Fans warm to magic of Connors This could be his last N.Y. hurrah

September 02, 1992|By Bill Glauber | Bill Glauber,Staff Writer

NEW YORK -- Jimmy Connors is walking through the National Tennis Center as if he's some sort of Elvis in tennis shorts.

Kids follow him for autographs. Adults move from his path. Technicians with minicams set up on a court out by a picnic area and await his arrival.

For practice.

He warms up with John Lloyd. Hits some winners. Then he stretches. And grabs his back. And the crowd, lined up 10 deep, starts to chant, "Nupe It, Jimmy."

So, of course, he reaches into his bag, takes out Nuprin tablets, swallows them, guzzles some water and goes on and plays.

The crowd is happy. The sponsors are happier. He's the best showman and salesman tennis ever had.

You want big. Connors is big. This is the U.S. Open, but it's Connors' home tournament. New York is always where he played best, always where he won the biggest matches in the toughest ways.

Tonight, they're even holding a 40th birthday party for Connors. He'll be on the stadium court in the first round of the U.S. Open playing a Brazilian named Jaime Oncins.

In the old days, a player like Oncins would be a three-sets and out match for Connors. Not now. The injuries come quicker. The opponents are younger.

But it doesn't matter.

Connors gave this tournament a run last year like it had never seen. Went all the way to the semifinals. Beat kids who weren't even born when he started winning Grand Slams. Beat Aaron Krickstein in this five-set epic that left the high-priced diners in Slew's Place banging on windows. Beat a dazed Paul Haarhuis at night in the quarterfinal. Took the run as far as he could, finally falling to Jim Courier in the semis.

It was the U.S. Open of Jimmy Connors, pure and simple.

A year later, they're still talking about Connors and this magic of remaining forever young.

"It is just incredible looking at it," Steffi Graf said. "I mean, looking at him and seeing him still the way he plays now. You have got to respect the man so much. You idolize him, actually. It is something. I don't think anyone has done that."

Connors says that now, he is living by a motto that "enough is never enough."

"People say I'm living in the past," he said. "I guess I am."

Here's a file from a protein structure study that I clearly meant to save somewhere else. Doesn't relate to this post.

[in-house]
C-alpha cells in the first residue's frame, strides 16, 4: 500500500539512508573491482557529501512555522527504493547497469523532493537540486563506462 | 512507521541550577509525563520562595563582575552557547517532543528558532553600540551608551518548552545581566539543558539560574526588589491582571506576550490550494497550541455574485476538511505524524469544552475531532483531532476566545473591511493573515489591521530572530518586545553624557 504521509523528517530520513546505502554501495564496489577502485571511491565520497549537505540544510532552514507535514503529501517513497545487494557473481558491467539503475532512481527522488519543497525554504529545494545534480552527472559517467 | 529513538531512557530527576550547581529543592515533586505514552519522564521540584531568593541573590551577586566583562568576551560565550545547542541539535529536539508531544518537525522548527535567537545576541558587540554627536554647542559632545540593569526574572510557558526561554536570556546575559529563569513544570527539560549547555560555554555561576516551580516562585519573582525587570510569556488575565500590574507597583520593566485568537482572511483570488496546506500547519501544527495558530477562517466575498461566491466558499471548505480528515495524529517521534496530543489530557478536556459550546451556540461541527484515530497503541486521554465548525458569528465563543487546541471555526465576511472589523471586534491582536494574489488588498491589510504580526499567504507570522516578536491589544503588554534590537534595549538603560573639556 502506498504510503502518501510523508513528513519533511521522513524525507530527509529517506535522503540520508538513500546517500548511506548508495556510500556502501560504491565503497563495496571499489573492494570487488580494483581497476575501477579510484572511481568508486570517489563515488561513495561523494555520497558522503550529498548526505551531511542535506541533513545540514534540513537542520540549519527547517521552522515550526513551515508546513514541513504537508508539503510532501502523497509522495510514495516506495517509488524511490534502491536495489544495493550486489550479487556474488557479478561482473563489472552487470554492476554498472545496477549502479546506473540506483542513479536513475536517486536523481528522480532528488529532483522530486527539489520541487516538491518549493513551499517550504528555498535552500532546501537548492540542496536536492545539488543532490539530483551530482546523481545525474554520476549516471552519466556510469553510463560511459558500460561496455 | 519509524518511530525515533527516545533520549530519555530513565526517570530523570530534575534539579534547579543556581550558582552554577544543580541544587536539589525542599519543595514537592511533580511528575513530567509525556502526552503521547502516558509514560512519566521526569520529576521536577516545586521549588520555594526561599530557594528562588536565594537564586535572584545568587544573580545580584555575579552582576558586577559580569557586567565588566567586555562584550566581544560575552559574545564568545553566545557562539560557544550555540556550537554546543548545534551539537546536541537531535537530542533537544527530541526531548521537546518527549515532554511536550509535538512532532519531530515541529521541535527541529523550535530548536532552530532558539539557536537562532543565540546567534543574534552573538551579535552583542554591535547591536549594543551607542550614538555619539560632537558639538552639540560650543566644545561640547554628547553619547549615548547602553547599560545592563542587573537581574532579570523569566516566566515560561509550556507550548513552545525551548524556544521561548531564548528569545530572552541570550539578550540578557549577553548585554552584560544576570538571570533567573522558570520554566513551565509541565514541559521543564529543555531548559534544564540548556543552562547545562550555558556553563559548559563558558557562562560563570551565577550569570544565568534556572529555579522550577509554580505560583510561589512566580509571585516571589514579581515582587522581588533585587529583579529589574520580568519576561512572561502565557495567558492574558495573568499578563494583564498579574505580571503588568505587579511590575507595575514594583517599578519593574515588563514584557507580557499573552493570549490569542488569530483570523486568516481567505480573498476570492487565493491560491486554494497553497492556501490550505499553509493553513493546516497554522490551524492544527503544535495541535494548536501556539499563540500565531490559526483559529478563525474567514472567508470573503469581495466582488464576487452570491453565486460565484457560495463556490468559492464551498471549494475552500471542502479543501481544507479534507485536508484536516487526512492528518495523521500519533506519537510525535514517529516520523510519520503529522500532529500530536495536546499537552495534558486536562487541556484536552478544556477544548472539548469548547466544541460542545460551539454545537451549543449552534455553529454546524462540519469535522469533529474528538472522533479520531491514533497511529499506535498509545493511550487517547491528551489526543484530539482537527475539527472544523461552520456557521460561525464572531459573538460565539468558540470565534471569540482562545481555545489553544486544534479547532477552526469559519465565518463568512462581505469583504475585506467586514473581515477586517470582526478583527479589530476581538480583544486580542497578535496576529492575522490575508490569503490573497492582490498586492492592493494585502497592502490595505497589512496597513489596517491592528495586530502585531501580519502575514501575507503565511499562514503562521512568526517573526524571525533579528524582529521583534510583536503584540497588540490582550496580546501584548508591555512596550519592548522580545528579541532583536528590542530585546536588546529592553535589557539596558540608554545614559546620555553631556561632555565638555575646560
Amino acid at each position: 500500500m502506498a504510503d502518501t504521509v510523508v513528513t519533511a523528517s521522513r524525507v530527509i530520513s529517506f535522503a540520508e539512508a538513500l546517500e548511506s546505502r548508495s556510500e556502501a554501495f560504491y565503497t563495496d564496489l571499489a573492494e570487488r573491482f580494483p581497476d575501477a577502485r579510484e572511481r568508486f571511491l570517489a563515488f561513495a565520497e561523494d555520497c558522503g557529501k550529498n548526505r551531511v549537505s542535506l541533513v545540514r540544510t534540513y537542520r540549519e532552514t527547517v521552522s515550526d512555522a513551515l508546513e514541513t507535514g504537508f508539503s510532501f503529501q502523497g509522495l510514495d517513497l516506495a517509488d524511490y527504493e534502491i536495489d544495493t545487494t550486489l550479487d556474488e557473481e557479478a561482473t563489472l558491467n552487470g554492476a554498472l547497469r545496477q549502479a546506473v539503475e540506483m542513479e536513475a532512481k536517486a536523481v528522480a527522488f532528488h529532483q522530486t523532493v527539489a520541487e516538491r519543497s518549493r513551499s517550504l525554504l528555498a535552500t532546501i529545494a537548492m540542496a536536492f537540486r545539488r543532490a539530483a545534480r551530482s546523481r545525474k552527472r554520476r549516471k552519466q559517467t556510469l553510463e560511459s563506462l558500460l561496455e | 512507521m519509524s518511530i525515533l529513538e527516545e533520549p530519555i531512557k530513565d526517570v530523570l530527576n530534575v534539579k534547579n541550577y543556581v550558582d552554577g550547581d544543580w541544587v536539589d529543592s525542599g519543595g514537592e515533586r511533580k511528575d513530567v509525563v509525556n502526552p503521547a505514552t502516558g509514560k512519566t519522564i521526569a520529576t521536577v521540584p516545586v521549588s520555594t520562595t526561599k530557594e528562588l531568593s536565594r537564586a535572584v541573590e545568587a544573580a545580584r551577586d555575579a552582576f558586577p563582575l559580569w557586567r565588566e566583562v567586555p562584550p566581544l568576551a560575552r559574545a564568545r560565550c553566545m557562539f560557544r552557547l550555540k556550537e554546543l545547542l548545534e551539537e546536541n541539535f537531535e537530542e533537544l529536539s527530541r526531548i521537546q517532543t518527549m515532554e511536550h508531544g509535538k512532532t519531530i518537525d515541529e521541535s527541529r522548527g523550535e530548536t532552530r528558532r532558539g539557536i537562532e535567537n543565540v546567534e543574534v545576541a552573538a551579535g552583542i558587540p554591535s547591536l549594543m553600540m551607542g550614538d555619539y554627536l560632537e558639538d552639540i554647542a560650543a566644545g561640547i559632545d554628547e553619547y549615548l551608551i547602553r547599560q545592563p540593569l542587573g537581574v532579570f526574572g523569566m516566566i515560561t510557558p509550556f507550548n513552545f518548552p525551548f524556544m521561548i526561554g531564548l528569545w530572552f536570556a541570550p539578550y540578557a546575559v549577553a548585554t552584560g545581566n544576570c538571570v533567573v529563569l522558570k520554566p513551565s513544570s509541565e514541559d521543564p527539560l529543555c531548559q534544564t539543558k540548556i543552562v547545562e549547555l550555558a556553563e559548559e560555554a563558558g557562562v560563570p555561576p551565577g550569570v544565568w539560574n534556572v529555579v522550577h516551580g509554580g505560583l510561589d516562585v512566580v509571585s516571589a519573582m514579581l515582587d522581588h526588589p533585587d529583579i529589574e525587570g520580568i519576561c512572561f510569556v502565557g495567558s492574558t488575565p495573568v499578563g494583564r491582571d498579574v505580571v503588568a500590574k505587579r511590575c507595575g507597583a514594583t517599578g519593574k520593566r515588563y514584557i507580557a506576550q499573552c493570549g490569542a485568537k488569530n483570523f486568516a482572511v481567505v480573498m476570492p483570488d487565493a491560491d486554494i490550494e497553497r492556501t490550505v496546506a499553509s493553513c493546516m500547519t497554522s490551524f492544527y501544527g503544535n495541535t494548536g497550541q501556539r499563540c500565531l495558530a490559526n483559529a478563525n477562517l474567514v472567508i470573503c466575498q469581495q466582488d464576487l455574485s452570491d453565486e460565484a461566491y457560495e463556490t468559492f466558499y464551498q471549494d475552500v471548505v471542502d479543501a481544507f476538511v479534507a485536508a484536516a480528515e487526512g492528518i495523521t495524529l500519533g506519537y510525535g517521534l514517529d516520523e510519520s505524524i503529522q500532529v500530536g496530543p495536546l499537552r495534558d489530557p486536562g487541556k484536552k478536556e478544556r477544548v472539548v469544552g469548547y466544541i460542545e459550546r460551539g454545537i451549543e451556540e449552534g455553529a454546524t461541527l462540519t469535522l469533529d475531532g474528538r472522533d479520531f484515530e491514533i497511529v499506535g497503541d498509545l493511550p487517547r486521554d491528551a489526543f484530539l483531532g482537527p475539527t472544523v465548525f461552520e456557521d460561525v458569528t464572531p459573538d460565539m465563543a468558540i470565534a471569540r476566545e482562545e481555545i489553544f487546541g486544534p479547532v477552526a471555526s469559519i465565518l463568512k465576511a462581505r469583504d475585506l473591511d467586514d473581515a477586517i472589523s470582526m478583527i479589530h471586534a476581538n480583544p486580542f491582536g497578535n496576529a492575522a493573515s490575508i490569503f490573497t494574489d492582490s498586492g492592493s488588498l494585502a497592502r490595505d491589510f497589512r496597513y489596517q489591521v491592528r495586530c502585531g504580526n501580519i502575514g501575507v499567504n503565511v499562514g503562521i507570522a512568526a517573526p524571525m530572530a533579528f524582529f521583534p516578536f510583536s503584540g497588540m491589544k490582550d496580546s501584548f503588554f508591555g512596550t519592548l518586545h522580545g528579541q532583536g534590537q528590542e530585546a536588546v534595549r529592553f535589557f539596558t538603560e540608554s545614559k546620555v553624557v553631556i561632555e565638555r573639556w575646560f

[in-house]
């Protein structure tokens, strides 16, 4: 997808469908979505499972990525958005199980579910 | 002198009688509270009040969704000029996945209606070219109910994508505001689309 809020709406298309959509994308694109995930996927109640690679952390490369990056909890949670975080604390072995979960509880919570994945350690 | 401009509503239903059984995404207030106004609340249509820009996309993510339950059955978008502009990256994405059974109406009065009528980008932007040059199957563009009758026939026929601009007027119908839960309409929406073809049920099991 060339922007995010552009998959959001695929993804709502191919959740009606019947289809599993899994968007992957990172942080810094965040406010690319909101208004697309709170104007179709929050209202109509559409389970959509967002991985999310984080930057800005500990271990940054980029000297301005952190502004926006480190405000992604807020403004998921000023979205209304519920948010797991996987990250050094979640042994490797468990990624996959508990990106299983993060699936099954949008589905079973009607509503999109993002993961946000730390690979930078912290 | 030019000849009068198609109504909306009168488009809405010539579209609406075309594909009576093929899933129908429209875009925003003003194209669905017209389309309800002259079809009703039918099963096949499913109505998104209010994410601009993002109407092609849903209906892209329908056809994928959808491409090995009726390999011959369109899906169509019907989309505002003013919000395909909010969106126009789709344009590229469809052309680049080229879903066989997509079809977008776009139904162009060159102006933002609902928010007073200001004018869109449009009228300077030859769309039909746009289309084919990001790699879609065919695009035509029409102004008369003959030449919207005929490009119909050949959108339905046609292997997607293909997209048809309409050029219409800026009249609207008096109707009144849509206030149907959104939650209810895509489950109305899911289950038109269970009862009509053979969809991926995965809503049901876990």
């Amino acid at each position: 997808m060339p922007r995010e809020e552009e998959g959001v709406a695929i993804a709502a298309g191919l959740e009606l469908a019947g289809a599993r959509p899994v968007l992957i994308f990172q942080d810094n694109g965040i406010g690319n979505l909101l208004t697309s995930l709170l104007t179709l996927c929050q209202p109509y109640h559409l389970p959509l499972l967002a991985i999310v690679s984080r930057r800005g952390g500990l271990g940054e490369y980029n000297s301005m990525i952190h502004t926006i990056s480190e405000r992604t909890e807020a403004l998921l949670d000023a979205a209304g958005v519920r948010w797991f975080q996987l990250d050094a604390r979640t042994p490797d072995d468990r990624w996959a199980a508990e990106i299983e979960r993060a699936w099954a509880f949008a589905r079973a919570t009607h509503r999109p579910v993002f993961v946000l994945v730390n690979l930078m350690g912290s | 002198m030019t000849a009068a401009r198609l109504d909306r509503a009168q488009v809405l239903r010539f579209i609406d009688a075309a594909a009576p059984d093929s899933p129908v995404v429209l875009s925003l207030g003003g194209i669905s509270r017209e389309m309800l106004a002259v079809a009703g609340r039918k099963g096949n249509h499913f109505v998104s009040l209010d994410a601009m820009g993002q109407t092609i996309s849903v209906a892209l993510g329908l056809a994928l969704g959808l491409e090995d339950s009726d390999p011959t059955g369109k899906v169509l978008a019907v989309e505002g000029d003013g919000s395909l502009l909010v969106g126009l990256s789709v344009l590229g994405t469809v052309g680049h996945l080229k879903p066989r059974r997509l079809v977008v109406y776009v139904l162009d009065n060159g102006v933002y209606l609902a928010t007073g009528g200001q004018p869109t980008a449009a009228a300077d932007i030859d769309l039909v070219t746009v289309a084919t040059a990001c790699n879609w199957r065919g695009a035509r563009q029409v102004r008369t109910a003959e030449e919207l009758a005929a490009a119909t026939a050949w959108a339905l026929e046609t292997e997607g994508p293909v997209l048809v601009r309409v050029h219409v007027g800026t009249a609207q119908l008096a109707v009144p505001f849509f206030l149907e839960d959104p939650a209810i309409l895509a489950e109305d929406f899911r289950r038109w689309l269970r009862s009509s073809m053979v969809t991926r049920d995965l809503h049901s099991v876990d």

The past. The Open and Connors grew together. He snarled and beat up an aging Ken Rosewall for his first title. He ran away after losing to Guillermo Vilas, but came back stronger, outlasting Bjorn Borg and then John McEnroe and then Ivan Lendl.

Took titles. Five of them. Gave an ugly little steel and concrete stadium a little history, a bunch of memories. Went from being the bad guy to the hero.

"I play tennis because I love it," Connors said. "The game has changed drastically since the time that I was in it. I don't know if it's going in the right direction or if it's better or not. All I can do is go out and play."

To be truthful, Connors has done little playing this summer. He lost in the opening rounds of the French Open and Wimbledon. Pulled out with a thigh injury before having to play Michael Chang at last week's Hamlet Challenge.

He was tired. Burned out even. Rated his chances of appearing in the Open at 50-50.

"I guess there comes a point when you just push yourself and push yourself and do so much that you kind of wear down and go thin," he said. "And that's what happened to me at the French and Wimbledon. Those were the two events I should not have played. I had to get away from tennis. Regroup mentally, more than physically. I had to kind of clear my mind of things to where, when I started playing Team Tennis, I worked myself back into pretty good condition."

Can he win the Open? It's a stretch. A big one. But crowds don't come to see Connors win championships anymore. They come to watch his grinding returns, his arm pumps and his upsets.

The sport is filled with all these stoic gentlemen now, guys who play beautiful tennis with cold hearts. Stefan Edberg wins titles. Connors keeps winning fans. He could get by Oncins, but in the second round, Lendl is likely to be waiting. And Lendl is healthy and hungry.

This could be the last the Open sees of Connors. He's talking of retirement again. Talking of starting up some seniors tour. Playing against the Borgs and Vilases and Lloyds. Playing tennis for fun and money.

But for now, this is his night, and this is his Open.

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